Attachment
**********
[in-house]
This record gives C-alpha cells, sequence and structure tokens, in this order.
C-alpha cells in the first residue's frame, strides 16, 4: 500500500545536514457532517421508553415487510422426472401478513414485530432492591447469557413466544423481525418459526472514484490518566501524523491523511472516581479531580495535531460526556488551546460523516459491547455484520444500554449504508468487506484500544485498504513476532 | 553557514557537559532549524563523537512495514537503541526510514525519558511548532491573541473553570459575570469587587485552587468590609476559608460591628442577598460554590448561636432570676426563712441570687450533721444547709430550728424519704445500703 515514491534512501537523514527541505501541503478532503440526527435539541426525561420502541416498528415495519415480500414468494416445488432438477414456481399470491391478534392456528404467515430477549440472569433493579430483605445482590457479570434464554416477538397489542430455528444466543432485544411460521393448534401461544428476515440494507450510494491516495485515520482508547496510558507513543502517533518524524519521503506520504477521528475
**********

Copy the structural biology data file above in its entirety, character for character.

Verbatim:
[in-house]
This record gives C-alpha cells, sequence and structure tokens, in this order.
C-alpha cells in the first residue's frame, strides 16, 4: 500500500545536514457532517421508553415487510422426472401478513414485530432492591447469557413466544423481525418459526472514484490518566501524523491523511472516581479531580495535531460526556488551546460523516459491547455484520444500554449504508468487506484500544485498504513476532 | 553557514557537559532549524563523537512495514537503541526510514525519558511548532491573541473553570459575570469587587485552587468590609476559608460591628442577598460554590448561636432570676426563712441570687450533721444547709430550728424519704445500703 515514491534512501537523514527541505501541503478532503440526527435539541426525561420502541416498528415495519415480500414468494416445488432438477414456481399470491391478534392456528404467515430477549440472569433493579430483605445482590457479570434464554416477538397489542430455528444466543432485544411460521393448534401461544428476515440494507450510494491516495485515520482508547496510558507513543502517533518524524519521503506520504477521528475